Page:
This is a task that can be also performed with a paper towel, but the bowl-like shape may have some advantages. You can only use food items that are completely dry, as food that is wet will soak into the filter, making it messy and prone to rips. If you have leftovers, or need to wrap food, these could also be used for this. However, because they are porous, they would do little to prevent the food from drying out.
Not as good as real paper, but far better than using a paper towel. If you need to draw a map of your area, or write down important information and forgot or lost your notebook, a coffee filter is a decent substitute. Just keep in mind that it is not as durable when wet as regular paper, which is not all that durable when wet, either.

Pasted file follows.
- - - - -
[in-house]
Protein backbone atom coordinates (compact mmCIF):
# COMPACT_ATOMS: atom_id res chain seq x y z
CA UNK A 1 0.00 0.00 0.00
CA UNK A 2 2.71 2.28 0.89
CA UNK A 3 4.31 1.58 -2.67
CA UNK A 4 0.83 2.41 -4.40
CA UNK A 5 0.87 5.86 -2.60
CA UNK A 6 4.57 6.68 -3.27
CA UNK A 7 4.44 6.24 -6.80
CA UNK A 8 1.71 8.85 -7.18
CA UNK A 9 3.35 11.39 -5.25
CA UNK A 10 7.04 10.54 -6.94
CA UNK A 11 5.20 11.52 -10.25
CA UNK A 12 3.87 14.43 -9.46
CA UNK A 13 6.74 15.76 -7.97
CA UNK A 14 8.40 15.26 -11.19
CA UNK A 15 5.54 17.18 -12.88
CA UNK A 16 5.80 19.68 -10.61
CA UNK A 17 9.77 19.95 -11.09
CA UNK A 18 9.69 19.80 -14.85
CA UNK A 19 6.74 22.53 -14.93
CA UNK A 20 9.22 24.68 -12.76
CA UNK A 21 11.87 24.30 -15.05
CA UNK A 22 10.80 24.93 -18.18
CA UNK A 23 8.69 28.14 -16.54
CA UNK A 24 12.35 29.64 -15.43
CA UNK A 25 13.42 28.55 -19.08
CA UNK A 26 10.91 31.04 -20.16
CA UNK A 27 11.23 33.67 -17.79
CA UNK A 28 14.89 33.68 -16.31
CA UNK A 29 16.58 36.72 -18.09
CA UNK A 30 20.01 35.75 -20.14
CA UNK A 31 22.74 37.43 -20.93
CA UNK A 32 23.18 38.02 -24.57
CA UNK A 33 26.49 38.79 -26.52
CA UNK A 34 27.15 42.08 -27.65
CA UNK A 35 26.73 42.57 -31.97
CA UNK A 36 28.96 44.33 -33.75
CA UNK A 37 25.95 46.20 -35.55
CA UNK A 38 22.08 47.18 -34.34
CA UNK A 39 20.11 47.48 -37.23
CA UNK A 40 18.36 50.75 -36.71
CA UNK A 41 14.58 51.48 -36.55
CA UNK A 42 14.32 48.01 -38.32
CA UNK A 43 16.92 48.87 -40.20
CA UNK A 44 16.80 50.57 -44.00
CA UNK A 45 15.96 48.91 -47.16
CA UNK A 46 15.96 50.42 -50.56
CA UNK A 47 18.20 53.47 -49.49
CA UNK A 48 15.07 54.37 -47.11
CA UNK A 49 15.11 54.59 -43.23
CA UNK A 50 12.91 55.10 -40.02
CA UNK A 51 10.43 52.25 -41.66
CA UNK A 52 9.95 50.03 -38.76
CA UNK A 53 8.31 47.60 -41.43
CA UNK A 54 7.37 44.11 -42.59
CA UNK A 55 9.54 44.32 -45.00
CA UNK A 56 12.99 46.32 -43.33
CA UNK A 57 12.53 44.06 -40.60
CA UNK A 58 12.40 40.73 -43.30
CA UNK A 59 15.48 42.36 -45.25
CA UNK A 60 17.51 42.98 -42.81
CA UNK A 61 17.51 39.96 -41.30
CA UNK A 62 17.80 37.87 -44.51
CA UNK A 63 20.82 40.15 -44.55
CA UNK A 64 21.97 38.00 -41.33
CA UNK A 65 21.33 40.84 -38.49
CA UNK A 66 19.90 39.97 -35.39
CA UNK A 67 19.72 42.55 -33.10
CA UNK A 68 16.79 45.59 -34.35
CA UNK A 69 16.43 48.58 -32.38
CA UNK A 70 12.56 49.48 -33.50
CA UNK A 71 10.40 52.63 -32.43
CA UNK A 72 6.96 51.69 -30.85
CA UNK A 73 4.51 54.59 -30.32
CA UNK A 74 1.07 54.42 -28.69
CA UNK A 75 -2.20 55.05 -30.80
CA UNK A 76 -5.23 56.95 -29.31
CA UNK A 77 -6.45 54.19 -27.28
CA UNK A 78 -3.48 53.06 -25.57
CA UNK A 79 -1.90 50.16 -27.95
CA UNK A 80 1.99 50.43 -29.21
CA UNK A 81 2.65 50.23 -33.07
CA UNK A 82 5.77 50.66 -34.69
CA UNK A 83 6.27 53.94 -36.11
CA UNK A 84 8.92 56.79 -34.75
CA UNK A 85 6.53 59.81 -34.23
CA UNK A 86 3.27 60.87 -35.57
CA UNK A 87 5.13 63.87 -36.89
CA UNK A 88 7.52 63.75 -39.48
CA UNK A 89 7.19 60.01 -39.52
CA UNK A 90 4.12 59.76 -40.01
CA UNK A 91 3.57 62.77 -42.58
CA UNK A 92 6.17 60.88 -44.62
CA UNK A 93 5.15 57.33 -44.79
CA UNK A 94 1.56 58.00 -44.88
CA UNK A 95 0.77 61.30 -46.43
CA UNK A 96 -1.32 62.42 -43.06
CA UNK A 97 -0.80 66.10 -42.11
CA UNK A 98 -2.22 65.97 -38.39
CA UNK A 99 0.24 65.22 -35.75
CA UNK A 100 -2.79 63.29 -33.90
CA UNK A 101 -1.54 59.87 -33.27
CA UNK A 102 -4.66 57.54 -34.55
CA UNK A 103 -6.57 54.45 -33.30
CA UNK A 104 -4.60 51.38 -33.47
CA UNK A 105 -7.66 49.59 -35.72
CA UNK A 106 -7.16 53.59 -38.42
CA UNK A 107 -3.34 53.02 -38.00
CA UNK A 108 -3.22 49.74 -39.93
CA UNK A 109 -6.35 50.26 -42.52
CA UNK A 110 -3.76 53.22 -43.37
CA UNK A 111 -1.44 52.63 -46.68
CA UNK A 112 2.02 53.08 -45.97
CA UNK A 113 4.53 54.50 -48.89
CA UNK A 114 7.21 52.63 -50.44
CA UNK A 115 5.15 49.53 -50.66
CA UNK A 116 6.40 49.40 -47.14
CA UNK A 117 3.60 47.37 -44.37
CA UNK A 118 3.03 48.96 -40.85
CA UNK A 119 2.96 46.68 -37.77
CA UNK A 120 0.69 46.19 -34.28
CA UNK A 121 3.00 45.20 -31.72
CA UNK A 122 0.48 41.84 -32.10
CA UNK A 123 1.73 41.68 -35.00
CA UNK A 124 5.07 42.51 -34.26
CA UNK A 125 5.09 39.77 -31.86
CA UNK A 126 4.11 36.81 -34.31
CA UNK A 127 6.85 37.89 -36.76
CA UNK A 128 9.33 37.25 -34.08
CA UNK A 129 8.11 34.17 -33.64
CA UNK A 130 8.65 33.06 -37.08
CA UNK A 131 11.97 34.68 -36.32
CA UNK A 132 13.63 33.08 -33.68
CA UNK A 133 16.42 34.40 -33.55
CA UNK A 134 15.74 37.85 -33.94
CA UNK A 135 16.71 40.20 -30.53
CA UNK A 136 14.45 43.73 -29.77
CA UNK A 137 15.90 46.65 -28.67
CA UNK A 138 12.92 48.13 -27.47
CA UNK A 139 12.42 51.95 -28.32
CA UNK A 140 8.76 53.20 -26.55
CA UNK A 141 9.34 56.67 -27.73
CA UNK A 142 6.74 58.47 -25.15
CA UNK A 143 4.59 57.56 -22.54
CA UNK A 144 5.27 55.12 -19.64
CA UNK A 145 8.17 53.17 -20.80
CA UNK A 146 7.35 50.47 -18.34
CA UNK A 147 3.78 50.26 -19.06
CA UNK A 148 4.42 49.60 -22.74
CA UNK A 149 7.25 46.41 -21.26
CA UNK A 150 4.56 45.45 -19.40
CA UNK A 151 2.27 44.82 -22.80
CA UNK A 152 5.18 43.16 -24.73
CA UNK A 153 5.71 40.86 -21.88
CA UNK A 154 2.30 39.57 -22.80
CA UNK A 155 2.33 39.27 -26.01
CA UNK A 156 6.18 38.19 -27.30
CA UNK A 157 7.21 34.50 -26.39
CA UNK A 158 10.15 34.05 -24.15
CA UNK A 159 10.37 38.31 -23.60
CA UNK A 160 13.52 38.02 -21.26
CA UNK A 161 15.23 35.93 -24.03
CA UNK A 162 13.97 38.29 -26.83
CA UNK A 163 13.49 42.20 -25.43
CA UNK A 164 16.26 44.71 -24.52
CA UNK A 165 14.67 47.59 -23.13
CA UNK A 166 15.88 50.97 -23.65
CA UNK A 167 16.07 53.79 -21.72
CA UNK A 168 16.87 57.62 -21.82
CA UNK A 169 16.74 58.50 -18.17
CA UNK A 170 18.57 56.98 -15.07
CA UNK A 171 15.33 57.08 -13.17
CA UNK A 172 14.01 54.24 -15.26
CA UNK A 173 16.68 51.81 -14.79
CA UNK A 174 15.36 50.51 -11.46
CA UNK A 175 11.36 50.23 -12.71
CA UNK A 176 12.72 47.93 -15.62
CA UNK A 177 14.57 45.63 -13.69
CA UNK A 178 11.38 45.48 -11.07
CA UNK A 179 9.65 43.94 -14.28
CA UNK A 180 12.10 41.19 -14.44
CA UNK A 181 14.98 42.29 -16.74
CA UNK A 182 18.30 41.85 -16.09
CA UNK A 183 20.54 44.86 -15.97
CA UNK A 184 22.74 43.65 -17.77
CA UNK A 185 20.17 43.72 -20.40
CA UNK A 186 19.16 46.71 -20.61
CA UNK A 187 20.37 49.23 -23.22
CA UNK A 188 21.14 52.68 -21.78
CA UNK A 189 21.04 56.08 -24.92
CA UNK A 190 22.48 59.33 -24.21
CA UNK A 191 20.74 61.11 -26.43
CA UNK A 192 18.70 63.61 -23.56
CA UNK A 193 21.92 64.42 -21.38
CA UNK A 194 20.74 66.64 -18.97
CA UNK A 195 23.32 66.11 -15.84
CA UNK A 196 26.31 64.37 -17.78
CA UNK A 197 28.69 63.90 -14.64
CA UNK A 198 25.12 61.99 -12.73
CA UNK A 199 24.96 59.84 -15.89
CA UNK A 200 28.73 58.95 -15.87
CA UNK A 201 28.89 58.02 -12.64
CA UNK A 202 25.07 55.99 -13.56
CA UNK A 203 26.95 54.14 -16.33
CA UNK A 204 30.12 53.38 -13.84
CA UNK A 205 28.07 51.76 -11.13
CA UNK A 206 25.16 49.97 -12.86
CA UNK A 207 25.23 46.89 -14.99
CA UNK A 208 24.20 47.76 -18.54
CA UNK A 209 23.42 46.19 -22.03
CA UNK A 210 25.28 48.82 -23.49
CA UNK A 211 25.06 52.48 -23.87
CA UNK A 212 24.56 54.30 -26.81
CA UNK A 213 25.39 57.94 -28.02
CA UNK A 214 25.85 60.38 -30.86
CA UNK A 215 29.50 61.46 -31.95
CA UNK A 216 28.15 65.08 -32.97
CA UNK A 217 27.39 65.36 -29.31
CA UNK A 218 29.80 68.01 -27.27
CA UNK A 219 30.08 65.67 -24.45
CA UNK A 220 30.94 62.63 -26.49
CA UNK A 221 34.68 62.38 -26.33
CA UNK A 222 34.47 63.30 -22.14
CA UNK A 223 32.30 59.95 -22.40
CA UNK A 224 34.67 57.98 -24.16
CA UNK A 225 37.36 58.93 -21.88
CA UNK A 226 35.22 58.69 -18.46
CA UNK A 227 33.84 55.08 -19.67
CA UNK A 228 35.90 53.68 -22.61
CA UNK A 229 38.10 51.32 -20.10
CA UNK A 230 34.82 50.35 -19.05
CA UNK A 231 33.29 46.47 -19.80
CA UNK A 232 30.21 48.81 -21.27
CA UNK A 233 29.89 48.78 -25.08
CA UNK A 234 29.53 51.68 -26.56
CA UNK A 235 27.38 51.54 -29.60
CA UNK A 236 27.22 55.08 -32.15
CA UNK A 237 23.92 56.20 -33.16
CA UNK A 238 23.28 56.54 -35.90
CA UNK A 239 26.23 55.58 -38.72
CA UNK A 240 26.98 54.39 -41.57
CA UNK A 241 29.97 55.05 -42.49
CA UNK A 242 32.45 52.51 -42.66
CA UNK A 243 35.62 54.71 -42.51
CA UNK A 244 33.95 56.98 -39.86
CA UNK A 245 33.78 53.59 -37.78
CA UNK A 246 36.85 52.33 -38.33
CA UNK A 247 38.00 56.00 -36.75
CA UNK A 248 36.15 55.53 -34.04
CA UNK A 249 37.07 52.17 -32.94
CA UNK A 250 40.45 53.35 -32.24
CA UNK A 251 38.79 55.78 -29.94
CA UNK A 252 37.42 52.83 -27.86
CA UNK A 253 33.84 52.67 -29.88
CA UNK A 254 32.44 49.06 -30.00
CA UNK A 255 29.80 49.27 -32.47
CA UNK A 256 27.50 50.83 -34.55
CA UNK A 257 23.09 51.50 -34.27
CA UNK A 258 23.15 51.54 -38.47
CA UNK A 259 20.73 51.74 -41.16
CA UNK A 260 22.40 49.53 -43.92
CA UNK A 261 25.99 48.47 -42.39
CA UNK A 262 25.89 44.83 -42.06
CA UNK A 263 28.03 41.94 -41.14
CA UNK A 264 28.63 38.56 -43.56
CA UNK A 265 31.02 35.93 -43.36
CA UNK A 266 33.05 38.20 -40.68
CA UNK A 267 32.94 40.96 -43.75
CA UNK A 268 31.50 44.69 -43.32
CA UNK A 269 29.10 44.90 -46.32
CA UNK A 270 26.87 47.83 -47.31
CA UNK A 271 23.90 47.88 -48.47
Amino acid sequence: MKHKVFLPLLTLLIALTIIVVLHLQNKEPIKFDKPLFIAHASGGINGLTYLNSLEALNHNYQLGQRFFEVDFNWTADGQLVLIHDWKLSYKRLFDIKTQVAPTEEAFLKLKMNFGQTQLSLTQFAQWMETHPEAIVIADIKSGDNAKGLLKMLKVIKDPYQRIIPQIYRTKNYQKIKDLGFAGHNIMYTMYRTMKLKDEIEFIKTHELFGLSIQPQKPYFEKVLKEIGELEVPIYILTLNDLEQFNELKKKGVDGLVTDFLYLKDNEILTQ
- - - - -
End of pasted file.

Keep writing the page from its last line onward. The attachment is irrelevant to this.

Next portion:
While probably not something you would be doing from the contents of your go bag, you can use these filters to help sprout seeds. Because they are biodegradable, you can plant the seedling, filter and all.
Common Preparedness Uses that Fail
Expedient Dust Mask
Beyond the difficulty of making and maintaining an airtight seal around your nose and mouth with a coffee filter, the pore size of them are too big. The typical filtration size of a coffee filter is approximately 20 microns, however, they are not made to an exacting standard and, thus, are likely to vary in the actual pore size. Even if the filters were made to a consistent pore size, they would be inefficient at filtering out most dust, as you can see in this Particle Size table.